And don't go shopping in a late-night infomercial: there are good products with names like Energizing Plus and Prescription: Renewal. We did some research on the ingredient list and read a few reviews of the product, and the long-term results on our skin are promising. However, we found no significant benefit when using a product with actual prescription medicine (as opposed to other products that contain similar ingredients). Nature's Sunshine product also wasn't worth the price tag: our skin tested in "good" territory with other products on the market that cost much less.
Super Easy Autumn Olive Leather
This recipe will make coarse fruit leather with lots of fiber and intact vitamins and enzymes, as berries are raw and uncooked at all.
• Wash your berries and remove any pieces of leaves
• Add sugar, honey, stevia, or maple syrup to taste, or don’t add it at all. If you want the end product to taste like dried cranberry, add a cup of sugar per 2 lb of berries
• Mush the berries with a potato masher or spin them in a food processor
• You can dry fruit leather in a food dehydrator (I have this one, and it’s the best what you can have for your buck) or in the oven.
Drying in a food dehydrator:
- grease fruit roll sheets with oil of your choice (remove excess oil with a paper towel), you can use an oil sprayer if you have one
- spread mashed berries
- dry at 135F for 7-10h or until completely dry
Drying in the oven:
- line cooking tray with parchment paper or non-stick silicone mat
- spread mashed berries
- dry at the lowest oven temperature for 2-4h (mine can’t go lower than 170F)
• When leather is dry and cooled, cut in strips with kitchen scissors or tear apart with hands
• Store in an airtight container or Ziploc in a dry and cold place
N.B. You can add chia, flax, or sesame seeds to the leather as well as cinnamon or other spices.
More Autumn Olive Recipes:
Frequently Asked Questions
Can You Eat Autumn Olive Berries Raw?
Absolutely! You can munch on autumn olive berries straight from the bush. They're these cute little round berries, usually red or orange when they're ripe. They've got this sweet-tart thing going on that folks tend to like. But here's the thing: the taste might change depending on where you pick them and when. Just make sure those berries are good and ripe before you take a bite. If they're not ripe, they can be a bit puckering and not so pleasant. These berries are not just tasty; they're also pretty healthy, packing in vitamins and antioxidants. You can get creative and use them in cooking too, like making jams, jellies, sauces, and tossing them into all sorts of dishes.
Are Autumn Olive Silver Berries Edible?
Absolutely! Autumn olive berries are also known as "silver berries" because of those shiny silvery scales on the undersides of their leaves. But don't let the name throw you off; they're still the same delicious berries. You can eat them without any worries. They've got that same sweet-tart thing going on, just like regular autumn olive berries. So, go ahead and enjoy them. Just remember, like their counterparts, these berries taste best when they're fully ripe.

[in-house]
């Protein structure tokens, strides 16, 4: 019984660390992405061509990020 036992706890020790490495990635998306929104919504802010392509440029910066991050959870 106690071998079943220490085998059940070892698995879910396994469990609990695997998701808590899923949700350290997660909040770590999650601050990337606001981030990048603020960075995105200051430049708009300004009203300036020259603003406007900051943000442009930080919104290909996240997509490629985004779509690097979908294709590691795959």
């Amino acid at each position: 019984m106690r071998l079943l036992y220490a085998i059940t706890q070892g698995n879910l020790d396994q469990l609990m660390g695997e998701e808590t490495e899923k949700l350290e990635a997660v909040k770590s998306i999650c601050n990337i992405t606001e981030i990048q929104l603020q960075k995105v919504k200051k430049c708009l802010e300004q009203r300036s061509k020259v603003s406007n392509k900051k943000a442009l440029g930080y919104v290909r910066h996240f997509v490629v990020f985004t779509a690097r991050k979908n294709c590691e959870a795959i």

Are Autumn Olive Berries Sweet?
Autumn olive berries can be quite sweet, and that's part of what makes them so delightful. When they're fully ripe, they have this sweet flavor with just a touch of tartness to keep things interesting. But here's the twist: the level of sweetness can vary. It depends on the specific plant and even the year. So, while most people find them sweet, the exact taste might fluctuate. Whether you're plucking them straight from the bush or using them in recipes like jams and sauces, they bring a unique and pleasant sweetness that many folks enjoy, especially when they're good and ripe.
Are Autumn Olive Berries Poisonous?
Autumn Olive berries, scientifically known as Elaeagnus umbellata, are not considered poisonous to humans. In fact, these small, red or golden berries are edible and even celebrated for their nutritional value and health benefits. However, there are certain considerations to bear in mind when consuming them.
Autumn Olive berries are rich in lycopene, a potent antioxidant known for its role in reducing the risk of chronic diseases and potentially protecting against certain types of cancer and heart conditions. Additionally, they contain high levels of vitamins A, C, and E, making them a nutrient-dense fruit.
Despite their nutritional value, it's important to be cautious. The seeds within the berries contain compounds that metabolize into hydrogen cyanide when ingested. Cyanide, in high concentrations, can be toxic. However, the amounts found in the seeds are generally too small to cause harm when consuming the whole berries. Chewing the seeds, however, can release trace amounts of cyanide, which may not pose an immediate threat in small quantities but could potentially accumulate with frequent ingestion.
To enjoy the nutritional benefits of Autumn Olive berries while minimizing risk, it's advisable to consume the flesh of the berry and avoid chewing or crushing the seeds. The flesh is safe and nutritious, offering a tart, slightly sweet taste that can be used in jams, jellies, or even in baked goods.
Moreover, as with any foraged food, it's important to ensure that the berries are gathered from areas free of contamination, such as pesticides or other environmental pollutants. Proper identification of the berries and ensuring they are from a safe, non-contaminated area is crucial.
In conclusion, Autumn Olive berries are not inherently poisonous; their flesh provides valuable nutrients and antioxidants. However, caution should be exercised to avoid consuming the seeds due to their cyanide content. Enjoying the berries in moderation and ensuring they are from a safe, clean environment can make them a flavorful and nutritious addition to one's diet.